Fig and Walnut Tart
Making this tart is an excellent place to begin if you’ve never made a free form style tart (some refer to this style of pie making as a galette). The dough is a bit tricky at first because getting the right consistency depends so much on the flour you are using and if you are making it by hand or with a machine. But once you get the feel and right consistency, the dough can be used in many ways to produce almost endless varieties of sweet or savory pies.
I love using late summer figs in tarts – just make sure they are a bit on the firm side for baking…and it doesn’t matter if you use green or purple figs. I chose walnuts in this recipe because I like the way they interact with the flavor of the fig – real sweet meets slightly bitter. Feel free to experiment with other nuts like almonds or hazelnuts or make a unique mixture to suit your needs.
Rosemary works very well in small amounts in sweet dishes with fruits. In addition to figs, try using a bit with apricots, apples or pears. Other fresh herbs can also be used…thyme is a nice addition to fruits.
Yield: about 8-10 servings (30-cm or 12-inches)
- pastry dough
- 200 grams (1 2/3-cups) all-purpose flour
- 30 grams (2 tablespoons) powdered sugar
- 1/2 teaspoon sea salt
- 1 teaspoon ground ginger
- 1 teaspoon baking powder
- 60 ml. (2 1/4 ounces) unprocessed rapeseed oil
- 60-120 ml. (1/4 to 1/2-cup) water
- 500 grams (1 pound) green figs
- juice of 1 lemon
- 175 grams (6-ounces) walnuts
- 75 grams (about 2 1/2-ounces) natural brown cane sugar
- 1 tablespoon chopped fresh rosemary
- 3 tablespoons apricot jam
- 4 tablespoons olive oil
- 4 tablespoons soymilk
- Start by making the dough for the tart as this will require about an hour in the refrigerator. I made mine by hand, but you can also use a food processor for this task (see tips below for instructions on using a processor). In a medium-sized mixing bowl, combine the flour, icing sugar, sea salt, ground ginger and baking powder. Give this mixture a good mix to distribute all ingredients evenly and thoroughly. Add the rapeseed oil and mix with your fingertips to combine. The result should be something resembling damp sand. Add the water, 2 tablespoons at a time and mix well. Start by using the lesser amount and see how the dough holds up. You are looking to create a ball of dough that does not fall apart easily. Work in some more water as necessary to achieve this consistency but be careful to avoid adding too much water or working the dough too much. Let the dough rest for 5 minutes.
- Work the dough a bit like you would if making puff pastry. Roll out the dough into a rectangle. Brush evenly with a bit of unprocessed rapeseed oil. Fold the left edge toward the right edge to just beyond the halfway point. Now fold the right edge onto the left to create a book type of fold. Rotate the dough 90-degrees and repeat the process 2 more times, making sure to coat the dough a bit with oil after rolling out into a rectangle. Rest the dough for 10 minutes before proceeding.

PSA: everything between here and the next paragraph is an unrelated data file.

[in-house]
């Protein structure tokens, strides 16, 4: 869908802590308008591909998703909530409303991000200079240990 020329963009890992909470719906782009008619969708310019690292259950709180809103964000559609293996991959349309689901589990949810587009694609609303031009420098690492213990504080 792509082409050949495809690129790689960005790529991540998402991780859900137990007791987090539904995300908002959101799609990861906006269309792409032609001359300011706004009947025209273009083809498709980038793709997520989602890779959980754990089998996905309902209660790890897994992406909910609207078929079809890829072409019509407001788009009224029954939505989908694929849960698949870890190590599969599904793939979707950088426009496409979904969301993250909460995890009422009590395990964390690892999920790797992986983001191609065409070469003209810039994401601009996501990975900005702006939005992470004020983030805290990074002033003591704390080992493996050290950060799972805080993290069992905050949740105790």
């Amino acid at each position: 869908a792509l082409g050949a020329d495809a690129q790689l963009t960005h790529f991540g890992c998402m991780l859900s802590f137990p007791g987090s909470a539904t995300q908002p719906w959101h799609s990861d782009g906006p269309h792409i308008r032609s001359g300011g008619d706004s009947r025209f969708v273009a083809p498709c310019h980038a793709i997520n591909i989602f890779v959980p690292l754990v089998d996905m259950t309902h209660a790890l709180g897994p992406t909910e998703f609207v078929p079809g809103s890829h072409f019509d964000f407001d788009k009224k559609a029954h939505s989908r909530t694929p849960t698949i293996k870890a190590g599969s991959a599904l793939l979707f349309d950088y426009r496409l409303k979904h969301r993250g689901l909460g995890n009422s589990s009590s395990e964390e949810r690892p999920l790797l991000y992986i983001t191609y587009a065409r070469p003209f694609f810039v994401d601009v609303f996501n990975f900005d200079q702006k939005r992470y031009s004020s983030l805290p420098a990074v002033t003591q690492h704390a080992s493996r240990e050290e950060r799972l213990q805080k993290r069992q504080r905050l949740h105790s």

- Begin to roll out the dough on a well-floured surface into a round about 30-cm (12-inches). I make sure to roll out the dough on a piece of baking paper, which makes moving the dough much easier. Trim the edges to create a nice circle, then place the entire dough into your refrigerator for 60-90 minutes.
- Make your filling while the dough is resting. Slice the figs into 1/2-cm (1/4-inch) pieces and place in a bowl. Coat the fig slices with the juice of 1 lemon.
- Roast the walnuts by placing them onto a baking tray and then into a cold oven. Turn the temperature to 150°C (300°F) and set a timer for 30 minutes. Remove the roasted walnuts and cool them for 10 minutes, then chop fine. Mix the walnuts with the natural brown sugar and chopped rosemary.
- Preheat the oven to 180°C (350°F)
- Remove the tart dough from the refrigerator. Place the ground nut and sugar mixture directly onto the tart dough, making sure to leave about 2,5-cm (1-inch) border. Place the sliced figs onto the nut/sugar mixture and arrange evenly. Fold up the edges and pleat the dough to create an attractive border.
- Add the apricot jam to a small pan with 1 tablespoon of water. Heat just long enough to loosen the jam and make it runny. Coat the figs lightly with a bit of the jam. In a separate bowl, combine the olive oil and soymilk and lightly coat the border of the tart. Place in the oven and bake for 50-60 minutes, making sure to remove the tart every 20 minutes to place a coating of soymilk/olive oil on the dough. The tart is done when the dough is golden brown. Remove the tart, cool it for 10 minutes, then apply an even coating of apricot jam on the fruit and the dough edges to create a nice shiny appearance.
Jack’s Fresh Tip
To make the dough in a food processor, begin by placing the flour, icing sugar, salt, ginger and baking powder in the bowl of the processor. Pulse a few times to distribute everything. Add all the oil, then pulse until the mixture is well-mixed and looks like damp sand. Add 1/2 the water and process until a ball forms in the machine. Add 1 tablespoon water at a time to adjust as necessary. Continue with the recipe as outline above.
Avoid slicing the figs too thin because they will just disintegrate in the oven when cooking.
Use normal sugar if you don’t have any natural brown sugar on hand. Natural date sugar is another great alternative – one that I often use.
This is a Sample Recipe
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